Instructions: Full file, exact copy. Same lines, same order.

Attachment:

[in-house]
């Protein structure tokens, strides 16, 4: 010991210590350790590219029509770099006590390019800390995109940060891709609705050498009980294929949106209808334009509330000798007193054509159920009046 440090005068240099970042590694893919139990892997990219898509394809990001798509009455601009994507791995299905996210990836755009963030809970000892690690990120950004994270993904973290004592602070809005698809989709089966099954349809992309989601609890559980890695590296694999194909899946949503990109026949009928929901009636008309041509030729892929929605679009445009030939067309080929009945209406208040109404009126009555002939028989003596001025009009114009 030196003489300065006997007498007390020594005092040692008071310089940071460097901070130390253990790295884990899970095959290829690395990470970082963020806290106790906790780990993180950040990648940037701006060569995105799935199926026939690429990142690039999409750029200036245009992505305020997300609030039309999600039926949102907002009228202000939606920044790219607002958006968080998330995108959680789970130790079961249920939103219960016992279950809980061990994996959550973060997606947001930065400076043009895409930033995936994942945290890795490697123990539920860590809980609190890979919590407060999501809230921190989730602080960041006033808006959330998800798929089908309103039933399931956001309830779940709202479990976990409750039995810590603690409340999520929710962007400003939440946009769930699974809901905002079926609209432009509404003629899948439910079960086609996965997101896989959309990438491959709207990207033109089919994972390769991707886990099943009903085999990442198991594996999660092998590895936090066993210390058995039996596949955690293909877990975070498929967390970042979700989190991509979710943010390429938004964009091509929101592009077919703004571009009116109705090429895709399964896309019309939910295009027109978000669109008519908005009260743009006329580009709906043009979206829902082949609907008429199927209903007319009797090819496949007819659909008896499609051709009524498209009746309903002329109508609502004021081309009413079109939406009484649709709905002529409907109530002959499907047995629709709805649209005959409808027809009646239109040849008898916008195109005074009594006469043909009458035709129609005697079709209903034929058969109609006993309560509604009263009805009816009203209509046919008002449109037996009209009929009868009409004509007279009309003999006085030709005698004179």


[in-house]
């Protein structure tokens, strides 16, 4: 010991210590350790590219029509770099006590390019800390995109940060891709609705050498009980294929949106209808334009509330000798007193054509159920009046 440090005068240099970042590694893919139990892997990219898509394809990001798509009455601009994507791995299905996210990836755009963030809970000892690690990120950004994270993904973290004592602070809005698809989709089966099954349809992309989601609890559980890695590296694999194909899946949503990109026949009928929901009636008309041509030729892929929605679009445009030939067309080929009945209406208040109404009126009555002939028989003596001025009009114009 030196003489300065006997007498007390020594005092040692008071310089940071460097901070130390253990790295884990899970095959290829690395990470970082963020806290106790906790780990993180950040990648940037701006060569995105799935199926026939690429990142690039999409750029200036245009992505305020997300609030039309999600039926949102907002009228202000939606920044790219607002958006968080998330995108959680789970130790079961249920939103219960016992279950809980061990994996959550973060997606947001930065400076043009895409930033995936994942945290890795490697123990539920860590809980609190890979919590407060999501809230921190989730602080960041006033808006959330998800798929089908309103039933399931956001309830779940709202479990976990409750039995810590603690409340999520929710962007400003939440946009769930699974809901905002079926609209432009509404003629899948439910079960086609996965997101896989959309990438491959709207990207033109089919994972390769991707886990099943009903085999990442198991594996999660092998590895936090066993210390058995039996596949955690293909877990975070498929967390970042979700989190991509979710943010390429938004964009091509929101592009077919703004571009009116109705090429895709399964896309019309939910295009027109978000669109008519908005009260743009006329580009709906043009979206829902082949609907008429199927209903007319009797090819496949007819659909008896499609051709009524498209009746309903002329109508609502004021081309009413079109939406009484649709709905002529409907109530002959499907047995629709709805649209005959409808027809009646239109040849008898916008195109005074009594006469043909009458035709129609005697079709209903034929058969109609006993309560509604009263009805009816009203209509046919008002449109037996009209009929009868009409004509007279009309003999006085030709005698004179």